22 January 2017 (matinee), Carriageworks, Eveleigh (Sydney). Sydney Festival 2017
The walk down the corridor to enter Bay 17 of Carriageworks for Champions was accompanied by the recorded sound of crowds cheering and referees’ whistles blowing. We entered the space through an arch of balloons and before us, on a green grass-like floorcloth, was a dancing mascot. The scene was set for Martin del Amo’s Champions, a dance work commissioned by FORM Dance Projects and presented as a sporting event, a football match to be more precise. Del Amo’s program notes stated, ‘It is a commonly held belief that sport and the arts do not go together.’ Champions was del Amo’s comment on that pervasive attitude. It also had political overtones about women in sport, especially in those sports that are more often than not regarded as ‘men’s work’.
The first thing to say is that the mascot—a swan dressed in a tutu—was an entrancing part of the show. Inside the costume, Julie-Anne Long kept us entertained before the show proper began and then mid-piece in the half-time section. She crossed her wrists demurely in front of her à la Swan Lake, executed little piqué style steps, and waved her arms up and down like a dying swan. Smart choreography from del Amo and amusing execution by Long, despite the difficulties her orange webbed feet must have caused her.
The rest of the dancers/football players, all women, included some of the best contemporary dancers working around Sydney today. One by one, as they warmed up for the dance/match, they were introduced by a commentator (real-life sporting commentator Mel McLaughlin), who appeared on video on a series of upstage screens. Then the main section of the work began with a series of group exercises and, a little later, with comments, again via the video screens, about salaries for men and women in sport, in particular salaries received by the Australian men’s soccer team in comparison with the women’s.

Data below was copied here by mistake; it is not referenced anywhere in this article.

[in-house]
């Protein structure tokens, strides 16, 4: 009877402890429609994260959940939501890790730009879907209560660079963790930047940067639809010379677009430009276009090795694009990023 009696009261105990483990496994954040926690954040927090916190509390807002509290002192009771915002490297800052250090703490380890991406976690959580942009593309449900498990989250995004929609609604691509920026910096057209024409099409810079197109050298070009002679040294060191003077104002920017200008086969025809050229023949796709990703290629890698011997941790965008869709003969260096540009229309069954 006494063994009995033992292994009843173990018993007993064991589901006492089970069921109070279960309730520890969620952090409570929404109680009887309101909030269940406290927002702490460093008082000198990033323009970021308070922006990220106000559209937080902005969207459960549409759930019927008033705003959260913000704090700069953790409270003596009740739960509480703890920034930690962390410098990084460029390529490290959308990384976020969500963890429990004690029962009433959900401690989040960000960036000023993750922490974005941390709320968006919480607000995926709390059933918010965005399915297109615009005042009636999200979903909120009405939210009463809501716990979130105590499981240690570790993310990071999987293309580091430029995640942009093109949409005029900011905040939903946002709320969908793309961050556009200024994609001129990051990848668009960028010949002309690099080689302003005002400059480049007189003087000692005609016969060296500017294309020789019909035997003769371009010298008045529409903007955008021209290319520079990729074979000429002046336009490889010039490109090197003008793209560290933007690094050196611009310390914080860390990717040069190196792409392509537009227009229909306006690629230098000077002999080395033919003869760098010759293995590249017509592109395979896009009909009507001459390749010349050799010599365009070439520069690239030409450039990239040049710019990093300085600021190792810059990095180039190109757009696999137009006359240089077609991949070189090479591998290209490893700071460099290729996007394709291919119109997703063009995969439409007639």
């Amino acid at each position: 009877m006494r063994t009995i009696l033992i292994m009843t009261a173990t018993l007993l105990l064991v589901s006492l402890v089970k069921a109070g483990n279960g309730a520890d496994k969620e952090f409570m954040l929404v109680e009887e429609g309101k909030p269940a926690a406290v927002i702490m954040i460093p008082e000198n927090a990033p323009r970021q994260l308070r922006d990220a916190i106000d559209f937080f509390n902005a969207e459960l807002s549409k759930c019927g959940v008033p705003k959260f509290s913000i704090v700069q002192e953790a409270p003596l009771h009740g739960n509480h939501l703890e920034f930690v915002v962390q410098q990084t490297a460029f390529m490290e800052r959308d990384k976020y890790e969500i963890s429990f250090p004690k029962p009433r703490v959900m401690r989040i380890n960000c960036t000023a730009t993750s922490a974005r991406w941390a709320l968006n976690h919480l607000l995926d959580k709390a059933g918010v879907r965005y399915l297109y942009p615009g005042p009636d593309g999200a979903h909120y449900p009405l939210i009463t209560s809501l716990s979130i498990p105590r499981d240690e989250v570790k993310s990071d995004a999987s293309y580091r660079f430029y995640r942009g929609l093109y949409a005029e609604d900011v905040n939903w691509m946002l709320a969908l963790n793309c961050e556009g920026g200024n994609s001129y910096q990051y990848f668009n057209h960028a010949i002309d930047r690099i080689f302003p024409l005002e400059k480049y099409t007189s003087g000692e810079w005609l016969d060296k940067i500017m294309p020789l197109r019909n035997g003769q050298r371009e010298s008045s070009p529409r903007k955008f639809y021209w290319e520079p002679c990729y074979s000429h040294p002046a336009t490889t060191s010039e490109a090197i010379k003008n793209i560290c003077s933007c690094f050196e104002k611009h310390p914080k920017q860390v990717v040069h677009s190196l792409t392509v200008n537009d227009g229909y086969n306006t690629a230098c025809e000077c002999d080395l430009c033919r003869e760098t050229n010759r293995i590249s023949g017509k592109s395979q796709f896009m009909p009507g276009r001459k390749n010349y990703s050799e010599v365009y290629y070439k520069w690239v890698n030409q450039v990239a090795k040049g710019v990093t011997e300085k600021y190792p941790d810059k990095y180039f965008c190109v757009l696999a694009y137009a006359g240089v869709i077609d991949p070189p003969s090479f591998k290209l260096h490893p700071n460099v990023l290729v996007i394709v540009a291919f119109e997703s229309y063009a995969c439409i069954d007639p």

In preparation for Champions, the dancers had worked with the Sydney-based soccer team, the Western Sydney Wanderers, so there was a certain authenticity to their sporting moves. But from a dance perspective, the most interesting section came when the dancers lined up downstage and began to wave gold pom-poms, as we are used to seeing from cheer squads. Throwing away the pom-poms (thankfully) they began to take a series of poses that seemed to teeter between football moves and contemporary dance poses. At first the moves seemed unconnected but slowly it became clear that in fact there was a set number of moves and the dancers had an individual sequence they were required to follow. At the end of this section the entire row began working as one with every dancer taking on the same pose. I enjoyed the choreographic surprises that characterised this section.
Again interesting from a dance perspective were those moments towards the end of the piece, when individual dancers were lifted high above the heads of the group. Celebratory moments perhaps?
Champions was a clever work. It was fun to laugh at the swan mascot and the references being made to certain works from the ballet repertoire. It was interesting, too, to reflect on the sporting commentary and interviews recorded with the dancers and screened for viewing by the audience. Those comments and replies often reflected common thoughts about contemporary dance. A question from the commentator, for example, about what was happening onstage had the reply, ‘A lot of people are baffled by contemporary dance.’
My regret is that the work really didn’t give us much of a chance to see the exceptional abilities of people like Kristina Chan, Miranda Wheen, the Pomare sisters, in fact all eleven women. Champions was enjoyable but, despite its apparent intentions to make a social and political comment, to me it was a slight work.
Michelle Potter, 25 January 2017
Featured image: Kristina Chan in Champions, 2017. Photo: © Heidrun Lohr